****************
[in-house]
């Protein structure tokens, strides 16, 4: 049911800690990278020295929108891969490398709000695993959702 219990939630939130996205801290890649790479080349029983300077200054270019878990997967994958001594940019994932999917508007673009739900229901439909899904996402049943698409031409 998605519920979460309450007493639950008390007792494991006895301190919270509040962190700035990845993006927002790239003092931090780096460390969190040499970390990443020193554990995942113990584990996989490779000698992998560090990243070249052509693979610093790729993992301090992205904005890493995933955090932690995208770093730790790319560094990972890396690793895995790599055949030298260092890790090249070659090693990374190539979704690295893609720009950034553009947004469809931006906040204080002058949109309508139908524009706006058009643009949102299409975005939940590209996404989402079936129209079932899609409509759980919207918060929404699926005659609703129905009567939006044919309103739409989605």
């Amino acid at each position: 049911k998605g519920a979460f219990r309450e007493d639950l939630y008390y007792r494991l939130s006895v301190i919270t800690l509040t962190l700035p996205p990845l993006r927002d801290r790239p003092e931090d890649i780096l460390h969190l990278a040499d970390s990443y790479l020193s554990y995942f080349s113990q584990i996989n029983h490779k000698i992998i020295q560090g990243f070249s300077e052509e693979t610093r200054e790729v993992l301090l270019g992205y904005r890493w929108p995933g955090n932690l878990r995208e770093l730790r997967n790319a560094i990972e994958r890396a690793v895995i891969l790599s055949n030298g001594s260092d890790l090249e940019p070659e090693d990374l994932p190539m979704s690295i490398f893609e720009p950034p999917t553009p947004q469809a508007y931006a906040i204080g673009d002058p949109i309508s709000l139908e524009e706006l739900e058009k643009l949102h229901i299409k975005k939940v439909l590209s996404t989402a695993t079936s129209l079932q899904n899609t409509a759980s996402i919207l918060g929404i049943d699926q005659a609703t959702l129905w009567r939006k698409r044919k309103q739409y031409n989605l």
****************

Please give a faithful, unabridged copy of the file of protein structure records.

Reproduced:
[in-house]
């Protein structure tokens, strides 16, 4: 049911800690990278020295929108891969490398709000695993959702 219990939630939130996205801290890649790479080349029983300077200054270019878990997967994958001594940019994932999917508007673009739900229901439909899904996402049943698409031409 998605519920979460309450007493639950008390007792494991006895301190919270509040962190700035990845993006927002790239003092931090780096460390969190040499970390990443020193554990995942113990584990996989490779000698992998560090990243070249052509693979610093790729993992301090992205904005890493995933955090932690995208770093730790790319560094990972890396690793895995790599055949030298260092890790090249070659090693990374190539979704690295893609720009950034553009947004469809931006906040204080002058949109309508139908524009706006058009643009949102299409975005939940590209996404989402079936129209079932899609409509759980919207918060929404699926005659609703129905009567939006044919309103739409989605």
């Amino acid at each position: 049911k998605g519920a979460f219990r309450e007493d639950l939630y008390y007792r494991l939130s006895v301190i919270t800690l509040t962190l700035p996205p990845l993006r927002d801290r790239p003092e931090d890649i780096l460390h969190l990278a040499d970390s990443y790479l020193s554990y995942f080349s113990q584990i996989n029983h490779k000698i992998i020295q560090g990243f070249s300077e052509e693979t610093r200054e790729v993992l301090l270019g992205y904005r890493w929108p995933g955090n932690l878990r995208e770093l730790r997967n790319a560094i990972e994958r890396a690793v895995i891969l790599s055949n030298g001594s260092d890790l090249e940019p070659e090693d990374l994932p190539m979704s690295i490398f893609e720009p950034p999917t553009p947004q469809a508007y931006a906040i204080g673009d002058p949109i309508s709000l139908e524009e706006l739900e058009k643009l949102h229901i299409k975005k939940v439909l590209s996404t989402a695993t079936s129209l079932q899904n899609t409509a759980s996402i919207l918060g929404i049943d699926q005659a609703t959702l129905w009567r939006k698409r044919k309103q739409y031409n989605l």